Medical Laboratory Technician Career Profile

Generally, Medical Laboratory Technicians (MLTs) work under the supervision of a physician, Medical Laboratory Technologist, or laboratory manager conducting tests on tissue, blood or body fluid samples to facilitate the diagnosis and treatment of disease. Roughly half of all MLTs work in acute care hospitals. Many are employed in free-standing diagnostic labs and physician offices. MLTs can also be found in medical research and public health facilities and pharmaceutical labs. Their duties include setting up and sanitizing labs, preparing specimens, matching blood compatibility for transfusion, isolating and identifying pathogens and analyzing tissue and fluid samples, all with the aid of sophisticated equipment including microscopes, cell counters and automated analyzers. The accurate recording of data is a critical element of their performance. As their career progresses, MLTs might specialize in areas such as microbiology, hematology, blood banking, immunology or molecular diagnostics to name a few. MLTs in hospital settings are scheduled on all three shifts.

Some states and many employers require MLTs to be licensed. They can become licensed by attending an accredited Associate’s Degree program of at least 60 semester hours and then sitting for an exam offered by the Board of Certification of the American Society of Clinical Pathology. MLTs can further their careers through a host of specialty certifications. After completing a Bachelor of Science Degree in Medical Technology, they can sit for the Medical Lab Scientist/Technologist exam.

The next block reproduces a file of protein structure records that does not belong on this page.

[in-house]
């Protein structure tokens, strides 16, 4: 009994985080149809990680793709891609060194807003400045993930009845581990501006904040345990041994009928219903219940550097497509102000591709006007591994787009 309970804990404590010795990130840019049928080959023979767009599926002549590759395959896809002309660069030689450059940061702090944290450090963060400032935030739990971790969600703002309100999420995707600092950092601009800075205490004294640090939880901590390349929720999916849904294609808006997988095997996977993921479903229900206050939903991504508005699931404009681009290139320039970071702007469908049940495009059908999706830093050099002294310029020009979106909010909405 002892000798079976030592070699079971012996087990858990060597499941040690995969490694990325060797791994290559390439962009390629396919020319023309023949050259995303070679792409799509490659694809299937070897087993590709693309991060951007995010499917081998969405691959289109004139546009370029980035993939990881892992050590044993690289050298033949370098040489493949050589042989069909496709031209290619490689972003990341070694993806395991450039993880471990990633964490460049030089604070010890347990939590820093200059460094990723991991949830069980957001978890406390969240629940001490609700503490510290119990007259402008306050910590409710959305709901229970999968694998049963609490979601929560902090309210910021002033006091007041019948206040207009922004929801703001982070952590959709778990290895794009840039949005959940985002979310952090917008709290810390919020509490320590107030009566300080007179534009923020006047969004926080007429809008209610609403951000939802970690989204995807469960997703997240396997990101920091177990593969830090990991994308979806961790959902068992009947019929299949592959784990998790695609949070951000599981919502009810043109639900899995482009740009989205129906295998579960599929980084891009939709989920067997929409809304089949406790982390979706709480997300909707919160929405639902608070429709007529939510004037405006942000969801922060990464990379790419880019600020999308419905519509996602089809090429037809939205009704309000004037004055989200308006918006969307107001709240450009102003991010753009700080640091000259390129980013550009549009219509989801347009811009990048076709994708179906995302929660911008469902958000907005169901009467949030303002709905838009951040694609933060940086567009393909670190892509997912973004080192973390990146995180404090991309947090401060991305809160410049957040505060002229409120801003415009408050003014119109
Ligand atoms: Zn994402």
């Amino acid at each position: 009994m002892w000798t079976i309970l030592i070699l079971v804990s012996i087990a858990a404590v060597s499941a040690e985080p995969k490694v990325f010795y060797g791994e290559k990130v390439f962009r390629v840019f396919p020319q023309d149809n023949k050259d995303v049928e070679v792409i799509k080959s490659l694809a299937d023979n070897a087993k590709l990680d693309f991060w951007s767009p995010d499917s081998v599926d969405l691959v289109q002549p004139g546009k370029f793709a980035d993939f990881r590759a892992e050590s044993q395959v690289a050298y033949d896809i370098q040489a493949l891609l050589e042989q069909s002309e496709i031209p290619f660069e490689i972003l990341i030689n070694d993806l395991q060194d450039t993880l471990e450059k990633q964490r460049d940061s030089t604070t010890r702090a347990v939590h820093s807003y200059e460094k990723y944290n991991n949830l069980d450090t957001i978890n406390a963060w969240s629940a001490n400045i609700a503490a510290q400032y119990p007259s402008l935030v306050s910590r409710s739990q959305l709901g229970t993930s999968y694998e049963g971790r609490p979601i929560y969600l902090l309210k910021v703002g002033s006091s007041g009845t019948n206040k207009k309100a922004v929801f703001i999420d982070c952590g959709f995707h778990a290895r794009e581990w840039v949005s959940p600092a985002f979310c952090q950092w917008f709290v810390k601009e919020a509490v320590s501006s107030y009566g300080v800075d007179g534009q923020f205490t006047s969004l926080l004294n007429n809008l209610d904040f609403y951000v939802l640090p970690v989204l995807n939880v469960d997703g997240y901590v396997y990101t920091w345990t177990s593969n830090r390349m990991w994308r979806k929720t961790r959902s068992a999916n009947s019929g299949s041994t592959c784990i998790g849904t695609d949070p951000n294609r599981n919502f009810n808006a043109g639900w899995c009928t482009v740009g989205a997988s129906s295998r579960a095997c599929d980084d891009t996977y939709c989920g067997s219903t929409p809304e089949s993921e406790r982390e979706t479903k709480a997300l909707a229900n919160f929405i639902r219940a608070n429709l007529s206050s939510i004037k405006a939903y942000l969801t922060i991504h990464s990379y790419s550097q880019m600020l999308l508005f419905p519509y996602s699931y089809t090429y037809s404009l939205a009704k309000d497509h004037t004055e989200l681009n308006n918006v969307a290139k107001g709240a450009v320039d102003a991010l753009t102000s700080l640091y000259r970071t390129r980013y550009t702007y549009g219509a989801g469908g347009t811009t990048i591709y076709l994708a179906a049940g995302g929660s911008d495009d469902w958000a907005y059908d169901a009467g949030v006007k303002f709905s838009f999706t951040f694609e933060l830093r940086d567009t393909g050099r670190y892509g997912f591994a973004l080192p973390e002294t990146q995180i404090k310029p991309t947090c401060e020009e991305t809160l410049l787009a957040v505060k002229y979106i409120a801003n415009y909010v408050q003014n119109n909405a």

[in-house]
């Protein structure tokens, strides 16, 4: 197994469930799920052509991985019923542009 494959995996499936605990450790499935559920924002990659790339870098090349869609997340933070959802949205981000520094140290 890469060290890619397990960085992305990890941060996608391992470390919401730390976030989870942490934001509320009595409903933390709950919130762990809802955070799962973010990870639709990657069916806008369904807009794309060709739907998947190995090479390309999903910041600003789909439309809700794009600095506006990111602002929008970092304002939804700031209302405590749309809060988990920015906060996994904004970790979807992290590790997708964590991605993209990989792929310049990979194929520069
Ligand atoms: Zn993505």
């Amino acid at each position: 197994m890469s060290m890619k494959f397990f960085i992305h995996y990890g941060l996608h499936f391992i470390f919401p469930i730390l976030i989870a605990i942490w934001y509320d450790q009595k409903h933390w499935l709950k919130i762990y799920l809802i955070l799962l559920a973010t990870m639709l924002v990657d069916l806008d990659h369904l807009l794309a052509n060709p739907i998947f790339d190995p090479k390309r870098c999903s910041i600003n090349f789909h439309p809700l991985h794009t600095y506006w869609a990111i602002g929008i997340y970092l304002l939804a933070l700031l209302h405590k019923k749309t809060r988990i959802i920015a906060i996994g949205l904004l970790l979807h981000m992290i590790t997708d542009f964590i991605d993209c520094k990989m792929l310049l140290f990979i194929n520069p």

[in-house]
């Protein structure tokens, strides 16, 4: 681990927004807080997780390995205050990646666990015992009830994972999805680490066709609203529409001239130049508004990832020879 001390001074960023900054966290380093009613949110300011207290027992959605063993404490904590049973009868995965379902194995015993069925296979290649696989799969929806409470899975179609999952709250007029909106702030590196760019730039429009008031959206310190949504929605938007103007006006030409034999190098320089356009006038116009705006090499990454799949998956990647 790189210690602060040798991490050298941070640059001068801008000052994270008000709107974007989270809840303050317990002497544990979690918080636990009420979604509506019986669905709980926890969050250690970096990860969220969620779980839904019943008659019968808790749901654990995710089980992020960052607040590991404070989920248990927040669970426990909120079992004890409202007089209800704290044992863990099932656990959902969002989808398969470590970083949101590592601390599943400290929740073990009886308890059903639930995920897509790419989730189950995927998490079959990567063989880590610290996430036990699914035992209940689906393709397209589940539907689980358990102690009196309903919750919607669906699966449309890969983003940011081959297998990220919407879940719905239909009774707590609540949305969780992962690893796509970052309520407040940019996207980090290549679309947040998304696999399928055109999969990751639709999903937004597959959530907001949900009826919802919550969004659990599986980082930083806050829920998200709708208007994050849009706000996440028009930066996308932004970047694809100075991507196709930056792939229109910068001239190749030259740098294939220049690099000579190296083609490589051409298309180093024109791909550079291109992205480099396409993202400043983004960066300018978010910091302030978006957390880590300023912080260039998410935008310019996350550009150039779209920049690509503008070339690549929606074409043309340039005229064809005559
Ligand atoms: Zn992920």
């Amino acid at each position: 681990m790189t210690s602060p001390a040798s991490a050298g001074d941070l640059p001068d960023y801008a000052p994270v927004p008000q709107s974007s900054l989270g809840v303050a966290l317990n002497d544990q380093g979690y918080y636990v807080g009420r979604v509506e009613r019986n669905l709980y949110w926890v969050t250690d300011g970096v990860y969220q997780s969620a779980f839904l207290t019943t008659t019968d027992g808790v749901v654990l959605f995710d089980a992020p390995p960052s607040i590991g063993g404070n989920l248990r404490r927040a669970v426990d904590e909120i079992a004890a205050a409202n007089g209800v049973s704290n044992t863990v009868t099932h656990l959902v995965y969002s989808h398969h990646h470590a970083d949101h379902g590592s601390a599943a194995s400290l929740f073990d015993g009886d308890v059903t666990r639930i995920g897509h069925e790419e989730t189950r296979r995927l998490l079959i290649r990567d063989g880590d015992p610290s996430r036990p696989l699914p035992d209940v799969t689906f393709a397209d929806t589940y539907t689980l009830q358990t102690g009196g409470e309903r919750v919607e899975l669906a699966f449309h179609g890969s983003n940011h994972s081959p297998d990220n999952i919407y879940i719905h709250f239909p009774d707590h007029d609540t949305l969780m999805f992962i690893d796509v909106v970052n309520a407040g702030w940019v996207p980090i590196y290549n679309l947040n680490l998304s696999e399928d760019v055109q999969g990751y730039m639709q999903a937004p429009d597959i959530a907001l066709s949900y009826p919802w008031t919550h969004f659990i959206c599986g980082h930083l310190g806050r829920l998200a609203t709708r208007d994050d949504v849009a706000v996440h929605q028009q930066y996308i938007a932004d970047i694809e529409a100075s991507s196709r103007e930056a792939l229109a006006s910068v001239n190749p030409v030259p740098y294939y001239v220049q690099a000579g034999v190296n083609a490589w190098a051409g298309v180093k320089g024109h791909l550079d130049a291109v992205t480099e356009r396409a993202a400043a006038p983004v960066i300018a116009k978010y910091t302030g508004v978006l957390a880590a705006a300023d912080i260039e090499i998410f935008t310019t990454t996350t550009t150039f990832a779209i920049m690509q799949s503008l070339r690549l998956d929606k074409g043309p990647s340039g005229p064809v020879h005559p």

MLTs must be competent in math and science, capable in the use of technology and detail oriented. They work closely with needles and precise equipment so manual dexterity is an important trait as is physical stamina.

Medical Lab Technicians are scientists and clinical detectives. They take great satisfaction in solving a mystery through disciplined, precise testing. While all health care professionals must demonstrate interpersonal skills, MLTs do not have much patient contact, so their focus is on the science. They take pride in the knowledge they accumulate over time in the fast-expanding medical field. MLT is ranked No. 80 among 100 Best Jobs by US News and World Report.

The Bureau of Labor Statistics estimates MLT jobs will grow by nearly 16 percent between 2014 and 2024, much higher than the national average.


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